When the testing is complete there will be... cake.

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...found mc34063A chip inside! It is a switching power supply with a 1.5A rating, and a 40V input tolerance!

http://html.alldatasheet.com/html-pdf/92977/STMICROELECTRONICS/MC3463/1620/1/MC3463.html

 Update, I removed the female USB connections and the bits that connected to the cigarette lighter and soldered on wires in their places. I tested it with a good adjustable power supply going to the input and no load on the output although, I think the circuit has a small load resistor on it.

 Results = 7v to 25v input = 5.01v output. Not bad at all. smiley  Input < 7v makes output below 5v and somewhat unpredictable.
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...found mc34063A chip inside! It is a switching power supply with a 1.5A rating, and a 40V input tolerance!

http://html.alldatasheet.com/html-pdf/92977/STMICROELECTRONICS/MC3463/1620/1/MC3463.html

 Update, I removed the female USB connections and the bits that connected to the cigarette lighter and soldered on wires in their places. I tested it with a good adjustable power supply going to the input and no load on the output although, I think the circuit has a small load resistor on it.

 Results = 7v to 25v input = 5.01v output. Not bad at all. smiley  Input < 7v makes output below 5v and somewhat unpredictable.

That's how those circuits generally work... (keep trying to reword this and it keeps coming out sounding like a pretentious ass, which is not what I'm going for)
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  I didn't know what the minimum voltage requirement would be, so that was part of my test. Feel free to comment or add ideas, it is all welcome.  smiley
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A dollar tree is clearly not what I thought it was.
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A dollar tree is clearly not what I thought it was.
The Dollar Tree is a USA chain of stores that sells various merchandise for $1.  Mostly it is various seconds, closeouts, etc. though I suspect they may contract with various far eastern factories for their own merchandise.  There are competitor stores that sell for $0.99, etc.  I expect things bought there to fall apart in 6 months or so, but they can be useful places to harvest tools or gizmos.  But hey, if it falls apart after 6 months, it probably paid for itself.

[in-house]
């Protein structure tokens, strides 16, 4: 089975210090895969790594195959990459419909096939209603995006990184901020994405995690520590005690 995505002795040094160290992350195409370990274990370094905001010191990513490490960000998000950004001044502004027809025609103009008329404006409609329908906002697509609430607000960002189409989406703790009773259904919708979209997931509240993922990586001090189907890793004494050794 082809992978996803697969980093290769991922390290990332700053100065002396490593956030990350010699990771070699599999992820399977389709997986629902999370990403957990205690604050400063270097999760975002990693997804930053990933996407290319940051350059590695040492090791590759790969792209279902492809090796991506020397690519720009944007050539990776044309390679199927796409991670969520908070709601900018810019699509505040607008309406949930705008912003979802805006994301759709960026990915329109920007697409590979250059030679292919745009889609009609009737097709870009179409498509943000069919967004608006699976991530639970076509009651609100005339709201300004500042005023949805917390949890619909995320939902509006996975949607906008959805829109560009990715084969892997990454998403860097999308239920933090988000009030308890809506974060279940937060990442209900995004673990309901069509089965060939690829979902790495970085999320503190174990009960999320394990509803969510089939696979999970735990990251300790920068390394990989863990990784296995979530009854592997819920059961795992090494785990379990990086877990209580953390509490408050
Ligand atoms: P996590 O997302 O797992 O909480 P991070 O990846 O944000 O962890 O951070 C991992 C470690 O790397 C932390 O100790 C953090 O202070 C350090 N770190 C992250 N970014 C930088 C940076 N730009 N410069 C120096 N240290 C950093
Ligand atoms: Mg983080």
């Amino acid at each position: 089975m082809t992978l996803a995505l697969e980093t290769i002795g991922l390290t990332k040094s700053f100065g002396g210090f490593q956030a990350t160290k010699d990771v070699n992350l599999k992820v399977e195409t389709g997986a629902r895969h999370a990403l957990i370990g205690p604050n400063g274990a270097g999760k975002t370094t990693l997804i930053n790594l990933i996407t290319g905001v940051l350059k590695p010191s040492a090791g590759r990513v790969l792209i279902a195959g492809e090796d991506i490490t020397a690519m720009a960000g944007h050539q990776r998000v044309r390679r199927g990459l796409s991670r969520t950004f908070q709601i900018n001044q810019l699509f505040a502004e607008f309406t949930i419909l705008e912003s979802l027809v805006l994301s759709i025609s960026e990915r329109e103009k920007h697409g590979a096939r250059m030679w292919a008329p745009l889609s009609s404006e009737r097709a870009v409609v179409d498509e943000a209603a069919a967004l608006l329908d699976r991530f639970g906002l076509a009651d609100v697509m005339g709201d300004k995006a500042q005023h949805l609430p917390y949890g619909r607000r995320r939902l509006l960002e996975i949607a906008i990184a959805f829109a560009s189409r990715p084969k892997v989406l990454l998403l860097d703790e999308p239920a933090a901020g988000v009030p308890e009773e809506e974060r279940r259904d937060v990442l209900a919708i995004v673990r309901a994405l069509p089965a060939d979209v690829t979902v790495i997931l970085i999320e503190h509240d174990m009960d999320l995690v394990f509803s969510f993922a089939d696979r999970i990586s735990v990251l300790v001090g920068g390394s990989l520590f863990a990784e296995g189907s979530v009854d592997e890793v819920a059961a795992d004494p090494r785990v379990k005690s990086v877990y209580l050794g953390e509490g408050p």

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My reading of the Wikipedia USB suggests that A and B are form factors, not having anything to do with host mode. Maybe there's a convention for host using A and non-host using B?
It's more than a convention: it's a standard, like RS-232.  I.e., lots of people use the name without actually conforming to the specs.  smiley-mad

The Wikipedia article is incomplete: it looks like they got part of their info (like the tables of plugs and sockets) from something written after the Mini-A was deprecated.

I had to read several sources to get a complete picture.  The google search I used was something along the lines of "usb otg connector mini micro".

I should've bookmarked the best links, but I wasn't thinking about passing them on. Sorry.

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Quote
It's more than a convention: it's a standard, like RS-232. 

so theres 100 of them that no one pays attention to anymore? I honestly thought the USB plug "standards" went away way back when I saw my first 640x480 digital camera with a mini A back in the 90's

after checking yes these are A to mini A connectors just like what you need for your arduino, sony PSP, my phone and one of my (old) camera's
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My UNO has a B connector which from the Arduino site Hardware page looks standard.
My Teensy has the tiny USB plug I've come to associate with MP3 players, cameras, etc.

I don't see what the big problem about connectors is besides "it's not idiot-proofed".